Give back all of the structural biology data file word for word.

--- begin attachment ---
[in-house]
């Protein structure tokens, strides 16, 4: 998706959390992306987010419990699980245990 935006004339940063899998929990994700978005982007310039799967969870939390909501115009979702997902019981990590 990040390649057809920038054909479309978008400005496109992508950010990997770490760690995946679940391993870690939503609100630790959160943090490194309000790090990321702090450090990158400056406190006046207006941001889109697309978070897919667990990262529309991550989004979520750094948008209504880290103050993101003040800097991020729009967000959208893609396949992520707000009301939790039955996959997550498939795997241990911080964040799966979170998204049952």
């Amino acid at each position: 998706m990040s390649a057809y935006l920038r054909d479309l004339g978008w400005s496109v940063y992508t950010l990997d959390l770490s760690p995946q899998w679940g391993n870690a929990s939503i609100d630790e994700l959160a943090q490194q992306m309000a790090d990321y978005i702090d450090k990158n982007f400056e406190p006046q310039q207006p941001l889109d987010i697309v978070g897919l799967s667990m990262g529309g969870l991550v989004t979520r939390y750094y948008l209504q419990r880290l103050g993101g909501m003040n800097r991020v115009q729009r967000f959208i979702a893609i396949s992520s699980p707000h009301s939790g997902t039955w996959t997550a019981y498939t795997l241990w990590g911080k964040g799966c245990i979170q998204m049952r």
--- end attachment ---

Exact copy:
[in-house]
């Protein structure tokens, strides 16, 4: 998706959390992306987010419990699980245990 935006004339940063899998929990994700978005982007310039799967969870939390909501115009979702997902019981990590 990040390649057809920038054909479309978008400005496109992508950010990997770490760690995946679940391993870690939503609100630790959160943090490194309000790090990321702090450090990158400056406190006046207006941001889109697309978070897919667990990262529309991550989004979520750094948008209504880290103050993101003040800097991020729009967000959208893609396949992520707000009301939790039955996959997550498939795997241990911080964040799966979170998204049952």
């Amino acid at each position: 998706m990040s390649a057809y935006l920038r054909d479309l004339g978008w400005s496109v940063y992508t950010l990997d959390l770490s760690p995946q899998w679940g391993n870690a929990s939503i609100d630790e994700l959160a943090q490194q992306m309000a790090d990321y978005i702090d450090k990158n982007f400056e406190p006046q310039q207006p941001l889109d987010i697309v978070g897919l799967s667990m990262g529309g969870l991550v989004t979520r939390y750094y948008l209504q419990r880290l103050g993101g909501m003040n800097r991020v115009q729009r967000f959208i979702a893609i396949s992520s699980p707000h009301s939790g997902t039955w996959t997550a019981y498939t795997l241990w990590g911080k964040g799966c245990i979170q998204m049952r």